Academic journal article Yearbook of English Studies

Menacing Virgins: Representing Virginity in the Middle Ages and Renaissance

Academic journal article Yearbook of English Studies

Menacing Virgins: Representing Virginity in the Middle Ages and Renaissance

Article excerpt

Menacing Virgins: Representing Virginity in the Middle Ages and Renaissance. Ed. by Kathleen Coyne Kelly and Marina Leslie. Cranbury, NJ: University of Delaware Press; London: Associated University Presses. 1999. 246 pp. 30 [pounds sterling].

As the editors explain, the title of this volume expresses a purposeful ambiguity. Virgins in the arts in both the Middle Ages and the Renaissance are at once passive victims subjected to menaces, and troubling, charged figures seen as sources of menace. All women are virgins for at least part of their lives, and the term virgin embraces many different figures: the nubile maiden on the verge of marriage; the unfortunate victim of seduction or rape; the other-worldly saint who defies sexuality; and the fearsome, androgynous virago or Amazon. In turn, virginity and chastity can mean many things, from biological intactness, to spiritual integrity, to sexual fidelity within marriage. The themes of the essays thus include not only such sexual matters as seduction, impotence, rape, and cross-dressing, but also the very relations between signs and meanings.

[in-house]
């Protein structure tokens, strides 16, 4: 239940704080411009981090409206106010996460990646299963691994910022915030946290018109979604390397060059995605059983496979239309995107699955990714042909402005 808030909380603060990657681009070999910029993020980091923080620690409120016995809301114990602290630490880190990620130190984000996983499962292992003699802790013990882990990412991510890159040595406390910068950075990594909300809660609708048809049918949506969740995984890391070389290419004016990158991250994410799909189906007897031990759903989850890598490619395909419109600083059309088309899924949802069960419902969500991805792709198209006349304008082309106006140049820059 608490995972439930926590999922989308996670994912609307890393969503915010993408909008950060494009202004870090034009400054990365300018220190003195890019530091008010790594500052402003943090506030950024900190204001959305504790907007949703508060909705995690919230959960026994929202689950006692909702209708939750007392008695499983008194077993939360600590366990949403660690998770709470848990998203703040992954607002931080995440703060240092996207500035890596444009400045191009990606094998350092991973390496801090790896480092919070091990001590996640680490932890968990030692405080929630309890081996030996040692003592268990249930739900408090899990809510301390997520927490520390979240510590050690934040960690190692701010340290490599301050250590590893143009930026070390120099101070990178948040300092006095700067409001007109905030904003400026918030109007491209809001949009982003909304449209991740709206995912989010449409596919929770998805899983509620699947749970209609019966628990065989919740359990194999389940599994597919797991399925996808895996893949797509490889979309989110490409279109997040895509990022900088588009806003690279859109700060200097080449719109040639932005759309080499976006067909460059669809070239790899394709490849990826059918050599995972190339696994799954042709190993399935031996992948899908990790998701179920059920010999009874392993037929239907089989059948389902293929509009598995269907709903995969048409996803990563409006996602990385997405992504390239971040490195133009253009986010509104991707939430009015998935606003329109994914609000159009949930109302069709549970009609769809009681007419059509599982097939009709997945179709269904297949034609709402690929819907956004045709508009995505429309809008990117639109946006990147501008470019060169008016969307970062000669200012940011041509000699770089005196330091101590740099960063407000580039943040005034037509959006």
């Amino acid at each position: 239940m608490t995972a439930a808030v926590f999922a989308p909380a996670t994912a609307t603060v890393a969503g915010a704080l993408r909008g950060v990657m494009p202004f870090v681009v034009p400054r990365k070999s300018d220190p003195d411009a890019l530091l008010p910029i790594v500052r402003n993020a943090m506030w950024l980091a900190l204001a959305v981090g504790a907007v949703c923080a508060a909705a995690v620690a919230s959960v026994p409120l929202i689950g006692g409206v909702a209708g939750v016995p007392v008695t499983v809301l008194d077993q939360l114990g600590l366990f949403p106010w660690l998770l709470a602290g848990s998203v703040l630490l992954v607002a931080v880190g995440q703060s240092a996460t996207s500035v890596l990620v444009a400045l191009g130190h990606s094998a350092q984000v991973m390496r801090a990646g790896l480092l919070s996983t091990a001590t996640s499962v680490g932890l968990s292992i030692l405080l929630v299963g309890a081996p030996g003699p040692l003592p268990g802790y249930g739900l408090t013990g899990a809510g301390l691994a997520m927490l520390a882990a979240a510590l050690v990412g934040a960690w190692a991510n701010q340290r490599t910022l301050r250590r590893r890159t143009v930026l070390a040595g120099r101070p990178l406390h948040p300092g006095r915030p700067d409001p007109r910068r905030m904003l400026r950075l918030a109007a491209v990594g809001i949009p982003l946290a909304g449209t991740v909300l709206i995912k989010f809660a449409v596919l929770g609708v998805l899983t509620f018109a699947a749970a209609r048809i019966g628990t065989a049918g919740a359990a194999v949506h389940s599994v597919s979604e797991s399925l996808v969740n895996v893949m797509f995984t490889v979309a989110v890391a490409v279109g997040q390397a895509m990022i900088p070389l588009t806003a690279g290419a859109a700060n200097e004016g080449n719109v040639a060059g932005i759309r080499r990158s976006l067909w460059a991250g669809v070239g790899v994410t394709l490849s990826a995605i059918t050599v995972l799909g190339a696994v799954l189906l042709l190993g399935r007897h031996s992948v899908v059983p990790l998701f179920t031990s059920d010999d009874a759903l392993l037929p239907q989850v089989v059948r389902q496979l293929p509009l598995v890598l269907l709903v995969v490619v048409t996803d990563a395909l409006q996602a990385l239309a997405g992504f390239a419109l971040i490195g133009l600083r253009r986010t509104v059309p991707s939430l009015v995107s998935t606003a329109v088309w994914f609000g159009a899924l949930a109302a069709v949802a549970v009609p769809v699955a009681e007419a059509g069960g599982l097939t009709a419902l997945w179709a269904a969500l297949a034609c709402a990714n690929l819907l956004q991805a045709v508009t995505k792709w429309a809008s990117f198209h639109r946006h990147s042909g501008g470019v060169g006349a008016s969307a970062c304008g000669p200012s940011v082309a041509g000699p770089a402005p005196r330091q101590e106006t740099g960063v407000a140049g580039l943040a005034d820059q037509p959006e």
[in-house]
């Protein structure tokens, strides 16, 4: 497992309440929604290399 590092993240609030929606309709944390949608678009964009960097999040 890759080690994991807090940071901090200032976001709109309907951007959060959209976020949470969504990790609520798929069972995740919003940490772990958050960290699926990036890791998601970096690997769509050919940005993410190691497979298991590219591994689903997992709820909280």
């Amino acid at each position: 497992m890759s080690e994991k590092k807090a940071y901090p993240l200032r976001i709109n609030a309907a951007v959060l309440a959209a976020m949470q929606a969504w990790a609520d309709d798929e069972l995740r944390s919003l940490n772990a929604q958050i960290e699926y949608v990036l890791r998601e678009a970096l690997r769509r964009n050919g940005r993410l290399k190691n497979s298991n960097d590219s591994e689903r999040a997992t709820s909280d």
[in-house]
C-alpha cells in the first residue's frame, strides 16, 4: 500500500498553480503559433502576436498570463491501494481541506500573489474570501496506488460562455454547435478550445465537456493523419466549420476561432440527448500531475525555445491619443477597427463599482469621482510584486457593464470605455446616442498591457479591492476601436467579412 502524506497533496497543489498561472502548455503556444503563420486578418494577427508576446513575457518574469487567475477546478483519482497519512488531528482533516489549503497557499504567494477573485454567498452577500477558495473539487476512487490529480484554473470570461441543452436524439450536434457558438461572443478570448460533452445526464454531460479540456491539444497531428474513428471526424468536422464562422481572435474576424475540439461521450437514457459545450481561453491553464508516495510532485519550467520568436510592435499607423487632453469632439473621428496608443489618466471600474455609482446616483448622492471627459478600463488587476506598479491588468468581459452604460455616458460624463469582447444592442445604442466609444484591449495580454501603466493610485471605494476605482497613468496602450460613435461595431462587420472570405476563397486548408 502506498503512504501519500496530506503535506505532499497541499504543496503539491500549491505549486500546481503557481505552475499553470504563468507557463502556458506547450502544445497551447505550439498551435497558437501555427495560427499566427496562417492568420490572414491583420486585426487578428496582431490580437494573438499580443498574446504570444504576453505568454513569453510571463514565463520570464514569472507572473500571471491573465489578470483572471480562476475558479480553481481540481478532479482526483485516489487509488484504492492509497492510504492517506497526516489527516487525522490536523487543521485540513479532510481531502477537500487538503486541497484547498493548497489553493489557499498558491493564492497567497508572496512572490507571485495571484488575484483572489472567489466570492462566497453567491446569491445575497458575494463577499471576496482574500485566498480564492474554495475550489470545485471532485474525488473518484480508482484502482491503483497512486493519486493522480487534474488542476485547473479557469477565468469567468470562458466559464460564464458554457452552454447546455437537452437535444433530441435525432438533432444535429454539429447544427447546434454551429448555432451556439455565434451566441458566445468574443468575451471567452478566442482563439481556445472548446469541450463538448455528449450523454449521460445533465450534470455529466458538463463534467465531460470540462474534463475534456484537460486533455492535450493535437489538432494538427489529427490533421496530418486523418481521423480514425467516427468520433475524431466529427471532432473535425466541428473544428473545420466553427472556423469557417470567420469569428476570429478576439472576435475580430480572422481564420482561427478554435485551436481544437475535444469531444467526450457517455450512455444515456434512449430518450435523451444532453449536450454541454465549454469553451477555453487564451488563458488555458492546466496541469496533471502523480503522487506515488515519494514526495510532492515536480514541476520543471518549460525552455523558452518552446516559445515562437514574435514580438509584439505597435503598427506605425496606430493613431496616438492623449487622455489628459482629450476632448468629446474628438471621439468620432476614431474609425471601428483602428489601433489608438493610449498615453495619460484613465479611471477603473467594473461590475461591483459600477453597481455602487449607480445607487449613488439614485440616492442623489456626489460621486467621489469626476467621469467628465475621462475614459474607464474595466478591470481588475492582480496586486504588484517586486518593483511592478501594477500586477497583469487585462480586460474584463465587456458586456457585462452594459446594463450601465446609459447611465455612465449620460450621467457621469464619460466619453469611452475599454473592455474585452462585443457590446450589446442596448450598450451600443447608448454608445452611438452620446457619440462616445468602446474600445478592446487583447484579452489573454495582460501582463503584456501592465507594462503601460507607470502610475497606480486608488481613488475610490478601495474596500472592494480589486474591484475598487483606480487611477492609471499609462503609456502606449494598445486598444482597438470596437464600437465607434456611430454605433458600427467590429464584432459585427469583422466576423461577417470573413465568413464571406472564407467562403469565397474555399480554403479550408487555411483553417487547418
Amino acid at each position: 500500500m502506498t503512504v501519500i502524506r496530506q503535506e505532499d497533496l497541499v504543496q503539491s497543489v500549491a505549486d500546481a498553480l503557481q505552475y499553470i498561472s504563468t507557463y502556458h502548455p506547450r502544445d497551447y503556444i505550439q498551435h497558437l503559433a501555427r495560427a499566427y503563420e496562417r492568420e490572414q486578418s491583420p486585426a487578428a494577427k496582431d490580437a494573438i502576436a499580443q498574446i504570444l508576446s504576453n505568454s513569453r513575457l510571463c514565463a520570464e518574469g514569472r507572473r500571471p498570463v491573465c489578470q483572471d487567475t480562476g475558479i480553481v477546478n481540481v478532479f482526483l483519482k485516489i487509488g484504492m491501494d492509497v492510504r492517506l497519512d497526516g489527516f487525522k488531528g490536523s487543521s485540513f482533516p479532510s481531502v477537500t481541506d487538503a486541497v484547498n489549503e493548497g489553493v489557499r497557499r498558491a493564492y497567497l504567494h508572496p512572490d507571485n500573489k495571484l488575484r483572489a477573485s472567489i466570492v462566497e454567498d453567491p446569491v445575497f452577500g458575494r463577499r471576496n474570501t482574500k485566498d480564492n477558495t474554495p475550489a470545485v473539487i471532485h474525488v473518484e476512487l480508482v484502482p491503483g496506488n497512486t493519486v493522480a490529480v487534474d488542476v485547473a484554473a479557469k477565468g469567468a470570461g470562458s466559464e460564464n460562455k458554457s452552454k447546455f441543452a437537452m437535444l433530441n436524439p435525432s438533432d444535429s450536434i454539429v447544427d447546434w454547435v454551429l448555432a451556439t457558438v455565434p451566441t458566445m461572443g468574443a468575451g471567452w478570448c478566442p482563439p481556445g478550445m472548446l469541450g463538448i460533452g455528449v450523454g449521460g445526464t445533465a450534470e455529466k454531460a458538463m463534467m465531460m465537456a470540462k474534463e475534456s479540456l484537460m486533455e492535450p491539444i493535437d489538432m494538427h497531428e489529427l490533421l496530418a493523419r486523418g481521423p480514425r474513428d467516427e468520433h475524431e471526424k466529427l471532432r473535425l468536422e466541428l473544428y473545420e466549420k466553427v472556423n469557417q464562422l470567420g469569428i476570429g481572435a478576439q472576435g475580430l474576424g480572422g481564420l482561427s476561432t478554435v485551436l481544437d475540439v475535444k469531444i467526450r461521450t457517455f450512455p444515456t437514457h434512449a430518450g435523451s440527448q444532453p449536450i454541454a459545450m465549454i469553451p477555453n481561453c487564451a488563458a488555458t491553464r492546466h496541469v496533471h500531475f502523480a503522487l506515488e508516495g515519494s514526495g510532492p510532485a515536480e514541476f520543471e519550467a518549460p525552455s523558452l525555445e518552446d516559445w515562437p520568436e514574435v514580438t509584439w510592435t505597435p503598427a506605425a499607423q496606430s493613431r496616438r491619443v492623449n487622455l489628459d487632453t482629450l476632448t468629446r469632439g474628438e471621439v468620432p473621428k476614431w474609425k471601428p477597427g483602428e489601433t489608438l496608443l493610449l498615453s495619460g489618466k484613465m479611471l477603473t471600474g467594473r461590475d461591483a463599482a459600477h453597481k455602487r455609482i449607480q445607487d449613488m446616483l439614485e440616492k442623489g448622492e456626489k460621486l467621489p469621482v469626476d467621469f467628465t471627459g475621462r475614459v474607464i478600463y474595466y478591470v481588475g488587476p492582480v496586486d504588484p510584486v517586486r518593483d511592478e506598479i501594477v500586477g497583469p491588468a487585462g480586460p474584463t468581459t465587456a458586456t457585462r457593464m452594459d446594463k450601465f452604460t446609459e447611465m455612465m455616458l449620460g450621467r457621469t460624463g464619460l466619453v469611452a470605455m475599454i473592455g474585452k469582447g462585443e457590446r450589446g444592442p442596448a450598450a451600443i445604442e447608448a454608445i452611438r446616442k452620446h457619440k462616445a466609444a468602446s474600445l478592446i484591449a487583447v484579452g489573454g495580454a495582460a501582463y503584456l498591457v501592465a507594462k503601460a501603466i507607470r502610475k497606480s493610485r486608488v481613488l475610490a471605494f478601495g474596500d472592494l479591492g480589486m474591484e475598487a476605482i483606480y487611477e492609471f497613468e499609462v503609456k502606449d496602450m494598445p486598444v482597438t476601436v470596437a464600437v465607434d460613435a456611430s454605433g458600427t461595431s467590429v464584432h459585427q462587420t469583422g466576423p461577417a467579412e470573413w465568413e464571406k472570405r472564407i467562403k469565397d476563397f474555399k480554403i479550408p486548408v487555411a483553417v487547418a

The subject, then, is a vast and multi-faceted one, and the contributors address it in relation to a wide range of materials, from thirteenth-century Icelandic sagas, through Vives's early sixteenth-century conduct book Instruction of a Christian Woman, to Margaret Cavendish's idiosyncratic seventeenth-century romance Assaulted and Pursued Chastity. As a result the volume epitomizes many of the pleasures and frustrations of the essay collection. On the one hand, it is refreshing to address a subject from a range of angles, extending across nations and disciplines as well as periods: literary criticism of Chaucer and Milton mingles here with discussions of paintings on Florentine wedding furniture and of a seventeenth-century Italian cantata. On the other hand, there is a danger that the reader will be left with a feeling that only fragmentary glimpses of a theme have been snatched.

In their introduction the editors endeavour to map a difficult course, tracing some connections between different versions of virginity while acknowledging that `medieval and early modern attitudes toward virginity are not generalizable and evolutionary, but specific, changeable, and often conflicted'. It is not surprising to find a wide diversity of attitudes to virginity in such diverse sources; yet at the same time the multi-contributor essay collection format sometimes restricts scope for the drawing of illuminating comparisons. …

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